South Korea’s defence ministry says Pyongyang fired projectiles ‘assumed to be surface-to-ship missiles’
North Korean leader Kim Jong Un.
Seoul: North Korea launched a series of what appeared to be “surface-to-ship” cruise missiles on Thursday, South Korea’s defence ministry said, in what would be the latest in a string of tests in defiance of UN sanctions.
“North Korea fired multiple unidentified projectiles, assumed to be surface-to-ship missiles, this morning from the vicinity of Wonsan, Gangwon Province,” the ministry said.
Seoul has stepped up surveillance against possible threats, it added.
This would be the fourth missile test by the nuclear-armed regime in less than five weeks, as Pyongyang continues to defy UN warnings and US threats of possible military action.
The UN Security Council last Friday unanimously adopted a US-drafted resolution imposing new targeted sanctions on a handful of North Korean officials and entities, in response to a series of ballistic missile tests this year that are banned under UN resolutions.
However, North Korea on Sunday slammed the latest UN sanctions as “mean” and vowed to press ahead with its missile and nuclear weapons programmes.
Professor Yang Moo-Jin of the University of North Korean Studies told AFP: “North Korea has been stepping up missile tests … in order to project an image to the world that international sanctions can never bring it to its knees.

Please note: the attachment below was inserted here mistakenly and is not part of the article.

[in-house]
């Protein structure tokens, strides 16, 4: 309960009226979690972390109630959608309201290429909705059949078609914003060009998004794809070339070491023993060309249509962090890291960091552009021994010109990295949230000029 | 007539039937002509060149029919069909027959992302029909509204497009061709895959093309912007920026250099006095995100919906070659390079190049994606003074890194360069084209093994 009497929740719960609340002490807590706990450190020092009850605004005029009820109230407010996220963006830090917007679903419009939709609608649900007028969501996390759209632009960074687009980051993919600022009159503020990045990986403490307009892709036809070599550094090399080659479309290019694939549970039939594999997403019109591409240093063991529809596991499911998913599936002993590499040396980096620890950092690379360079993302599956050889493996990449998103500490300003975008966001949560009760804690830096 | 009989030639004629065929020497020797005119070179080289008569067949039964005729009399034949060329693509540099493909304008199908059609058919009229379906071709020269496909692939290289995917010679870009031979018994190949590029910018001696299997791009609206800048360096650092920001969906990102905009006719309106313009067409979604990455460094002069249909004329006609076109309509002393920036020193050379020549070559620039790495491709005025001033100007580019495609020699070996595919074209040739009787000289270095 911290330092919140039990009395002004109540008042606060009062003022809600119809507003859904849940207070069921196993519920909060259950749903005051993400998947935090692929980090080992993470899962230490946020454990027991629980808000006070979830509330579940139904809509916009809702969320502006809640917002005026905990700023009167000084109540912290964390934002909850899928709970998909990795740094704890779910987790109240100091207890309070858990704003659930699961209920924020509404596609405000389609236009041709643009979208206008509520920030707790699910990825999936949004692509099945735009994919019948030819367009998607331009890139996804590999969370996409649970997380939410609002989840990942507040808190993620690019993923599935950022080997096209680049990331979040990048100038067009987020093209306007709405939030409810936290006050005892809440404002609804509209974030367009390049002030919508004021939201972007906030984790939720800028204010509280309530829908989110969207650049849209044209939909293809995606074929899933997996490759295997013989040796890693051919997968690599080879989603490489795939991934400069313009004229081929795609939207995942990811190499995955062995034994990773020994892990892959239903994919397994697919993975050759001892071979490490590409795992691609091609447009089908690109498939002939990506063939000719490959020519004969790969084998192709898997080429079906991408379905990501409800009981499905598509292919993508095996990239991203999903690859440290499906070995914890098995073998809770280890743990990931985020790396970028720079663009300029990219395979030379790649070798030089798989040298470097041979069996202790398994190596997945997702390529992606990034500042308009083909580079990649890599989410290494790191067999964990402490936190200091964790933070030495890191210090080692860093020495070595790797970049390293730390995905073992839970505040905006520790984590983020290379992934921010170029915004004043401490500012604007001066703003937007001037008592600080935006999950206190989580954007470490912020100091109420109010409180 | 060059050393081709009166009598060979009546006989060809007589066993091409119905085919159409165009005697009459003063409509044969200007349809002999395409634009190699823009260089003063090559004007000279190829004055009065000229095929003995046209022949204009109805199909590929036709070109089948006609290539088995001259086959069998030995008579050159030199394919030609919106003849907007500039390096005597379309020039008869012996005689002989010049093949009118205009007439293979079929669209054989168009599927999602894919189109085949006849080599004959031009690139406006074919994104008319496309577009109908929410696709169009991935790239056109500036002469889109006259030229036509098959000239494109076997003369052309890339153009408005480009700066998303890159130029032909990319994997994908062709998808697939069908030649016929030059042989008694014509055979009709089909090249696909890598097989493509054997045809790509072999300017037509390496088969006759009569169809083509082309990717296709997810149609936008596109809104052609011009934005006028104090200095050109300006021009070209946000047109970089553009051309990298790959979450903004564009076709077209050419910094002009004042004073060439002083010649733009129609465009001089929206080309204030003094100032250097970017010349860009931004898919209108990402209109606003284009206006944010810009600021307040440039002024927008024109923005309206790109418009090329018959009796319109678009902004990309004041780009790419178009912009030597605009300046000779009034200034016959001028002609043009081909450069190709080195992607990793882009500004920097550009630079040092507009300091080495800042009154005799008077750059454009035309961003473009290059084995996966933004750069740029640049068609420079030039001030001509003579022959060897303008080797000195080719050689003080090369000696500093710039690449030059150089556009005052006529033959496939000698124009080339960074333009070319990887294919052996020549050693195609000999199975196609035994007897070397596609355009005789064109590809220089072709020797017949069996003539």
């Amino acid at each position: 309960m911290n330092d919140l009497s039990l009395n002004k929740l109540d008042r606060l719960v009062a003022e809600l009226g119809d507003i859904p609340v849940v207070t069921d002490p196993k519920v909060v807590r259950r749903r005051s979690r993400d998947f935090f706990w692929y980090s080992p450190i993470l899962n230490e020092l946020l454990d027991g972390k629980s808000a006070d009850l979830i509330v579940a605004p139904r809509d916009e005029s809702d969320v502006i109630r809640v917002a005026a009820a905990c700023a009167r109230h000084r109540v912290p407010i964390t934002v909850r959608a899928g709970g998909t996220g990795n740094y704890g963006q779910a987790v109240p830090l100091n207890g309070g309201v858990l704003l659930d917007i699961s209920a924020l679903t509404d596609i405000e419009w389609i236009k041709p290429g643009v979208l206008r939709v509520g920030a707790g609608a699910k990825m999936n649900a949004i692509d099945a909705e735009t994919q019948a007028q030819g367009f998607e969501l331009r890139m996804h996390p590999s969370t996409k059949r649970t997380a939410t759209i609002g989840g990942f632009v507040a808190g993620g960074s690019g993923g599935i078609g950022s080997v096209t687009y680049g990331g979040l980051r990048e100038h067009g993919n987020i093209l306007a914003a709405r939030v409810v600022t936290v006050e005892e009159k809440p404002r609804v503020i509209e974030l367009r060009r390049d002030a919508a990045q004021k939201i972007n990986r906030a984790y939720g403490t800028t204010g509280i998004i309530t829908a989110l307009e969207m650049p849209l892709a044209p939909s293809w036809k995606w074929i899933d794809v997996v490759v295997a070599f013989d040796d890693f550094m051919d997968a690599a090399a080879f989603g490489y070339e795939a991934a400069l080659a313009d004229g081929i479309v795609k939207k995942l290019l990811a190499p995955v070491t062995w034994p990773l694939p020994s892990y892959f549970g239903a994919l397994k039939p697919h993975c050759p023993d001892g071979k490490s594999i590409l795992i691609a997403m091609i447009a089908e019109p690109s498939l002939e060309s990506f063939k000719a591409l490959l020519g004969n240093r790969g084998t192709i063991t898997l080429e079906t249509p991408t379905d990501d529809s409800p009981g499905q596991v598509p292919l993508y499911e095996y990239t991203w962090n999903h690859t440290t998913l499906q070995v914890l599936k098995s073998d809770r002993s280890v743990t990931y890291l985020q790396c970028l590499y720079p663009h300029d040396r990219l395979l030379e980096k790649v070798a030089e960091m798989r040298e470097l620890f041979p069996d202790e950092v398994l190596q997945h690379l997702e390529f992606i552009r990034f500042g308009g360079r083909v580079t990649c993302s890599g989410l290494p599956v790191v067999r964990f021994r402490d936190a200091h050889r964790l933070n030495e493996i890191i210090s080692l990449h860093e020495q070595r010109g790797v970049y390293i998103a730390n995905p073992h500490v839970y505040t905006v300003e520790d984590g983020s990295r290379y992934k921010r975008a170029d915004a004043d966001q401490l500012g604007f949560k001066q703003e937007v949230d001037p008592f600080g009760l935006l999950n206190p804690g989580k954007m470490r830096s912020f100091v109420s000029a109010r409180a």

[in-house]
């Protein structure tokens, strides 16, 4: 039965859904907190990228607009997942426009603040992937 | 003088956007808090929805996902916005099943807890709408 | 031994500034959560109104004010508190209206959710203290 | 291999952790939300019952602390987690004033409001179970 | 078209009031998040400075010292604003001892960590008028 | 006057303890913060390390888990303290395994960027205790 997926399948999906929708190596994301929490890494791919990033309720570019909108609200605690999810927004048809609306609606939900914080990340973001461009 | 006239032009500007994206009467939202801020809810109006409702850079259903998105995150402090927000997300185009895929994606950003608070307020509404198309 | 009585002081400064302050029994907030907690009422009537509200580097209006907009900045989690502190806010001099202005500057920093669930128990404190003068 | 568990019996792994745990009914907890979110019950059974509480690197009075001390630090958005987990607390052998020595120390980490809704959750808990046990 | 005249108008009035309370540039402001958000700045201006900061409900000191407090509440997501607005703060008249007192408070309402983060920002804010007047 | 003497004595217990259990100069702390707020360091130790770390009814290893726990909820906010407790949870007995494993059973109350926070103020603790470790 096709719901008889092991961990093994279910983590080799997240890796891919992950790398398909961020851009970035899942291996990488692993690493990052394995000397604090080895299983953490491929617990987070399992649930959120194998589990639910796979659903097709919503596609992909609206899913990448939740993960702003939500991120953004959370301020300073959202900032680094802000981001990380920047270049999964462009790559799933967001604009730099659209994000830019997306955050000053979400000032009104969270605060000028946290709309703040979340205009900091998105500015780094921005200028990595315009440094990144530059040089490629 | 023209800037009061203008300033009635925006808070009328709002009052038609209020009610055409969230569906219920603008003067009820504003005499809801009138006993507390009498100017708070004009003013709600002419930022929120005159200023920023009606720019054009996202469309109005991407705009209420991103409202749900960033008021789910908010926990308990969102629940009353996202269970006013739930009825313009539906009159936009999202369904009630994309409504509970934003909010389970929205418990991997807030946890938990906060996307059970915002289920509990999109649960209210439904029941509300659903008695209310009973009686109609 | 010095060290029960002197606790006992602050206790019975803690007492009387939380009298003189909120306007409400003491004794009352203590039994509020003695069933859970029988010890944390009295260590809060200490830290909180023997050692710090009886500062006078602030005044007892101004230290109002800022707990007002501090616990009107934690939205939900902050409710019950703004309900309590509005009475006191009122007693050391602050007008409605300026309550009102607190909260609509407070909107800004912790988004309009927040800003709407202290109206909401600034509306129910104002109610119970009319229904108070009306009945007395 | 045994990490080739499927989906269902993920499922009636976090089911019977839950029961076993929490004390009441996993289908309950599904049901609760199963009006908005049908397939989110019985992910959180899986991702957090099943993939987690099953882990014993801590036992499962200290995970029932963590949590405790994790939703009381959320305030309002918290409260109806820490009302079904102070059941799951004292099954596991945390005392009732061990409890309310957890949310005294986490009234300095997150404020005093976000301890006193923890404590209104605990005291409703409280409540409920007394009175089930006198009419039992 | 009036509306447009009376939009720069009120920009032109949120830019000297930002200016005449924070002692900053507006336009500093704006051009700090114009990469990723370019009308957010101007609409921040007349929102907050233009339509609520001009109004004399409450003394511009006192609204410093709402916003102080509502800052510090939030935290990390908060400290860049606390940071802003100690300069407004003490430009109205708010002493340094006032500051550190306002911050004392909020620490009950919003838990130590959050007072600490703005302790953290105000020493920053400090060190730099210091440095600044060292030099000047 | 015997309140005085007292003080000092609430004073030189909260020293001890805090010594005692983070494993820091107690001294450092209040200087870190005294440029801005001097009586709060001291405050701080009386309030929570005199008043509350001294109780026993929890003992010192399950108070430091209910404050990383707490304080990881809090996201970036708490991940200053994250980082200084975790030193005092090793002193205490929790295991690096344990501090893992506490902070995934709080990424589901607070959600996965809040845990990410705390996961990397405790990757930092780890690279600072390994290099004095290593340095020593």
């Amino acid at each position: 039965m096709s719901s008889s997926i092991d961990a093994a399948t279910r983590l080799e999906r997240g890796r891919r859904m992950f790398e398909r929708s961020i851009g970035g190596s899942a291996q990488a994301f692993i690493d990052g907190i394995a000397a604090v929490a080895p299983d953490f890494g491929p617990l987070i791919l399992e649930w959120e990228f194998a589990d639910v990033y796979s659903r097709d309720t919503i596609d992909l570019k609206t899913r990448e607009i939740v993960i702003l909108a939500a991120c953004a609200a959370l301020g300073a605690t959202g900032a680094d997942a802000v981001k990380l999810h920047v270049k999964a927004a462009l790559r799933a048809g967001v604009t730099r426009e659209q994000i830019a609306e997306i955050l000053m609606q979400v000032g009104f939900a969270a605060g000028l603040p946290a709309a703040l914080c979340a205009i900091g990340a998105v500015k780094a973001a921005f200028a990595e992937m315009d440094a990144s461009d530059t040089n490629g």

“It is also expressing displeasure of the arrival of a US nuclear submarine in South Korean”.
The 6,900-ton USS Cheyenne, whose home port is Pearl Harbor, arrived in the South Korea port of Busan Tuesday.
The US has stepped up its muscle-flexing in recent months in response to what it sees as aggressive shows of strength by North Korea.
Two US aircraft carriers and their escort vessels have carried out naval maneuvers in the Sea of Japan within the last two weeks in a show of force directed at Pyongyang, the US military has said.
Early last month, the North test-fired what appeared to be its longest-range ballistic missile to date, in a bid to bring the US mainland within reach.
The North has carried out two atomic tests and dozens of missile launches since the beginning of last year in its quest to develop a missile capable of delivering a nuclear warhead to the continental United States – something President Donald Trump has vowed “won’t happen”.
The US military “successfully intercepted an intercontinental ballistic missile target” in a test conducted amid concerns over the North’s weapons program, it said.
The North says it needs nuclear weapons to forestall the threat of a US attack.
China, the reclusive regime’s sole major ally, has made it clear that a push for talks – and not more sanctions – is its priority.
But the US has said it is willing to enter into talks only if the North halts its missile and nuclear tests.
Many analysts doubt that the North has developed an ICBM or a nuclear warhead small enough to fit atop a missile.
But most agree that the country has made significant progress under the young leader, who took power after the death of his father and longtime ruler, Kim Jong-Il, in December 2011.